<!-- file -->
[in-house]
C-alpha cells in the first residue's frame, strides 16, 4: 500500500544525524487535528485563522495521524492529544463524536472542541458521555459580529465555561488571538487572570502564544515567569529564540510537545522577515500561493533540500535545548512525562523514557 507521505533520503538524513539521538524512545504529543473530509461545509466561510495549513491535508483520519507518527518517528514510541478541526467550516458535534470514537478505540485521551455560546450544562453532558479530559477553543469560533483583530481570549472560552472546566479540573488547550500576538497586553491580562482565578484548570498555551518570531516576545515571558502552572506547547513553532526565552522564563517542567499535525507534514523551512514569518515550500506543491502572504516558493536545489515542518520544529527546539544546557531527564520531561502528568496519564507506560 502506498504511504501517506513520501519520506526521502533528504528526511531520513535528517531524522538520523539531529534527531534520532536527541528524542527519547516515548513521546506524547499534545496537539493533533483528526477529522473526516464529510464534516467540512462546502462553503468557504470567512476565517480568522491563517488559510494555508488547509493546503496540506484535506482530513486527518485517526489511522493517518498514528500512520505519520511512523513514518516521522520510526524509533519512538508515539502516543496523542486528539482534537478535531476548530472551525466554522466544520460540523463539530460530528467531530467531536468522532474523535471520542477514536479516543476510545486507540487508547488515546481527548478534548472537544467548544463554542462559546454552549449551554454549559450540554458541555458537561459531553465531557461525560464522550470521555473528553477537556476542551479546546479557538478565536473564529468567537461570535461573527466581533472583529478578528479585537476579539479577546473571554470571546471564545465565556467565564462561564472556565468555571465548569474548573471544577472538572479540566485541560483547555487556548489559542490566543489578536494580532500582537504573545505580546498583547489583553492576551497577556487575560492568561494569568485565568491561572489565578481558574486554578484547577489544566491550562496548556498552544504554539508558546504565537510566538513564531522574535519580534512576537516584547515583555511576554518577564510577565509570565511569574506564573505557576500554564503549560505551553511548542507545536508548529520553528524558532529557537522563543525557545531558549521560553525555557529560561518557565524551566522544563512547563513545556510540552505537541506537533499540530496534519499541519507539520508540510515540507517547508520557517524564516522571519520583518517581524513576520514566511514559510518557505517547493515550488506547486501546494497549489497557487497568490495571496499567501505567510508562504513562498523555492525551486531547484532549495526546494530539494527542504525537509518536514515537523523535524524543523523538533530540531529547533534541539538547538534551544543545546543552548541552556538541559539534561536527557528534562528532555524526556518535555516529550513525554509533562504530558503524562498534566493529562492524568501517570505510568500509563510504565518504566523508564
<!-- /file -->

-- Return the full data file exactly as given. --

[in-house]
C-alpha cells in the first residue's frame, strides 16, 4: 500500500544525524487535528485563522495521524492529544463524536472542541458521555459580529465555561488571538487572570502564544515567569529564540510537545522577515500561493533540500535545548512525562523514557 507521505533520503538524513539521538524512545504529543473530509461545509466561510495549513491535508483520519507518527518517528514510541478541526467550516458535534470514537478505540485521551455560546450544562453532558479530559477553543469560533483583530481570549472560552472546566479540573488547550500576538497586553491580562482565578484548570498555551518570531516576545515571558502552572506547547513553532526565552522564563517542567499535525507534514523551512514569518515550500506543491502572504516558493536545489515542518520544529527546539544546557531527564520531561502528568496519564507506560 502506498504511504501517506513520501519520506526521502533528504528526511531520513535528517531524522538520523539531529534527531534520532536527541528524542527519547516515548513521546506524547499534545496537539493533533483528526477529522473526516464529510464534516467540512462546502462553503468557504470567512476565517480568522491563517488559510494555508488547509493546503496540506484535506482530513486527518485517526489511522493517518498514528500512520505519520511512523513514518516521522520510526524509533519512538508515539502516543496523542486528539482534537478535531476548530472551525466554522466544520460540523463539530460530528467531530467531536468522532474523535471520542477514536479516543476510545486507540487508547488515546481527548478534548472537544467548544463554542462559546454552549449551554454549559450540554458541555458537561459531553465531557461525560464522550470521555473528553477537556476542551479546546479557538478565536473564529468567537461570535461573527466581533472583529478578528479585537476579539479577546473571554470571546471564545465565556467565564462561564472556565468555571465548569474548573471544577472538572479540566485541560483547555487556548489559542490566543489578536494580532500582537504573545505580546498583547489583553492576551497577556487575560492568561494569568485565568491561572489565578481558574486554578484547577489544566491550562496548556498552544504554539508558546504565537510566538513564531522574535519580534512576537516584547515583555511576554518577564510577565509570565511569574506564573505557576500554564503549560505551553511548542507545536508548529520553528524558532529557537522563543525557545531558549521560553525555557529560561518557565524551566522544563512547563513545556510540552505537541506537533499540530496534519499541519507539520508540510515540507517547508520557517524564516522571519520583518517581524513576520514566511514559510518557505517547493515550488506547486501546494497549489497557487497568490495571496499567501505567510508562504513562498523555492525551486531547484532549495526546494530539494527542504525537509518536514515537523523535524524543523523538533530540531529547533534541539538547538534551544543545546543552548541552556538541559539534561536527557528534562528532555524526556518535555516529550513525554509533562504530558503524562498534566493529562492524568501517570505510568500509563510504565518504566523508564